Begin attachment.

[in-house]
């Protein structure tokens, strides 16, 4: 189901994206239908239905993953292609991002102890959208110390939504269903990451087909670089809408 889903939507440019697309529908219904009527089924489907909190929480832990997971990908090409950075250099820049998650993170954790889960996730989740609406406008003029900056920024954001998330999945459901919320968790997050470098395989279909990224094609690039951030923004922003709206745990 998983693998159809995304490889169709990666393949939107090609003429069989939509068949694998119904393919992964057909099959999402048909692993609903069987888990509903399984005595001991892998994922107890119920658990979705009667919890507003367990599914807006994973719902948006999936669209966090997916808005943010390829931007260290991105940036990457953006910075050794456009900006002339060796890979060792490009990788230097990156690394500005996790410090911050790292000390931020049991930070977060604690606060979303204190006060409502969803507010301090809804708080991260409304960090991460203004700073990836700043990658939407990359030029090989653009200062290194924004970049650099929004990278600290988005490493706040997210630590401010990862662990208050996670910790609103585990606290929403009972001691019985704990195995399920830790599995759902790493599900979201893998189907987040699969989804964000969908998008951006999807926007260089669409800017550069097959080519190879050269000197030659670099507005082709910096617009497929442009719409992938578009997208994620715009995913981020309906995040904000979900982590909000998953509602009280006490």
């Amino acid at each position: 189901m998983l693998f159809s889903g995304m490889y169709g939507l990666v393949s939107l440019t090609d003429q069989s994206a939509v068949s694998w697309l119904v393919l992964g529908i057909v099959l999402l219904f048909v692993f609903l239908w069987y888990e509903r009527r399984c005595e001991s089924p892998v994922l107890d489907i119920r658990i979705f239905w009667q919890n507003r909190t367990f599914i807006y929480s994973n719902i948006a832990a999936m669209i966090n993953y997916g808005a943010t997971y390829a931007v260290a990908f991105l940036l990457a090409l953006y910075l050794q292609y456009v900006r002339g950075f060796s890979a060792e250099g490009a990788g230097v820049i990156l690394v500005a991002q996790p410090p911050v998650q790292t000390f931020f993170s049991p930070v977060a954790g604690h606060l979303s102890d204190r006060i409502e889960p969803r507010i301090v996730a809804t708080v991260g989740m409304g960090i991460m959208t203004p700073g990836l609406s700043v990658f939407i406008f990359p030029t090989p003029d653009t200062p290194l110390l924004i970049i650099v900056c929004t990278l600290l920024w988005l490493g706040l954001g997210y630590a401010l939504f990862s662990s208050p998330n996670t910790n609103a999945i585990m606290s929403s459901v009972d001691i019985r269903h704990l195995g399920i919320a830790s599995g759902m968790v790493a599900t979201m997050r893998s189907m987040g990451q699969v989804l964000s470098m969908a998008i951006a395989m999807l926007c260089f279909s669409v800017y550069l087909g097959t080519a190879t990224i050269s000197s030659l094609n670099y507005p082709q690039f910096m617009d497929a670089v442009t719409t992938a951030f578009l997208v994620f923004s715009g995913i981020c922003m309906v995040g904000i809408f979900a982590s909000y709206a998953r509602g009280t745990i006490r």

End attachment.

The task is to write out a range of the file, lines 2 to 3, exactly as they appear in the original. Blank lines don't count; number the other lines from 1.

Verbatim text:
């Protein structure tokens, strides 16, 4: 189901994206239908239905993953292609991002102890959208110390939504269903990451087909670089809408 889903939507440019697309529908219904009527089924489907909190929480832990997971990908090409950075250099820049998650993170954790889960996730989740609406406008003029900056920024954001998330999945459901919320968790997050470098395989279909990224094609690039951030923004922003709206745990 998983693998159809995304490889169709990666393949939107090609003429069989939509068949694998119904393919992964057909099959999402048909692993609903069987888990509903399984005595001991892998994922107890119920658990979705009667919890507003367990599914807006994973719902948006999936669209966090997916808005943010390829931007260290991105940036990457953006910075050794456009900006002339060796890979060792490009990788230097990156690394500005996790410090911050790292000390931020049991930070977060604690606060979303204190006060409502969803507010301090809804708080991260409304960090991460203004700073990836700043990658939407990359030029090989653009200062290194924004970049650099929004990278600290988005490493706040997210630590401010990862662990208050996670910790609103585990606290929403009972001691019985704990195995399920830790599995759902790493599900979201893998189907987040699969989804964000969908998008951006999807926007260089669409800017550069097959080519190879050269000197030659670099507005082709910096617009497929442009719409992938578009997208994620715009995913981020309906995040904000979900982590909000998953509602009280006490």
């Amino acid at each position: 189901m998983l693998f159809s889903g995304m490889y169709g939507l990666v393949s939107l440019t090609d003429q069989s994206a939509v068949s694998w697309l119904v393919l992964g529908i057909v099959l999402l219904f048909v692993f609903l239908w069987y888990e509903r009527r399984c005595e001991s089924p892998v994922l107890d489907i119920r658990i979705f239905w009667q919890n507003r909190t367990f599914i807006y929480s994973n719902i948006a832990a999936m669209i966090n993953y997916g808005a943010t997971y390829a931007v260290a990908f991105l940036l990457a090409l953006y910075l050794q292609y456009v900006r002339g950075f060796s890979a060792e250099g490009a990788g230097v820049i990156l690394v500005a991002q996790p410090p911050v998650q790292t000390f931020f993170s049991p930070v977060a954790g604690h606060l979303s102890d204190r006060i409502e889960p969803r507010i301090v996730a809804t708080v991260g989740m409304g960090i991460m959208t203004p700073g990836l609406s700043v990658f939407i406008f990359p030029t090989p003029d653009t200062p290194l110390l924004i970049i650099v900056c929004t990278l600290l920024w988005l490493g706040l954001g997210y630590a401010l939504f990862s662990s208050p998330n996670t910790n609103a999945i585990m606290s929403s459901v009972d001691i019985r269903h704990l195995g399920i919320a830790s599995g759902m968790v790493a599900t979201m997050r893998s189907m987040g990451q699969v989804l964000s470098m969908a998008i951006a395989m999807l926007c260089f279909s669409v800017y550069l087909g097959t080519a190879t990224i050269s000197s030659l094609n670099y507005p082709q690039f910096m617009d497929a670089v442009t719409t992938a951030f578009l997208v994620f923004s715009g995913i981020c922003m309906v995040g904000i809408f979900a982590s909000y709206a998953r509602g009280t745990i006490r």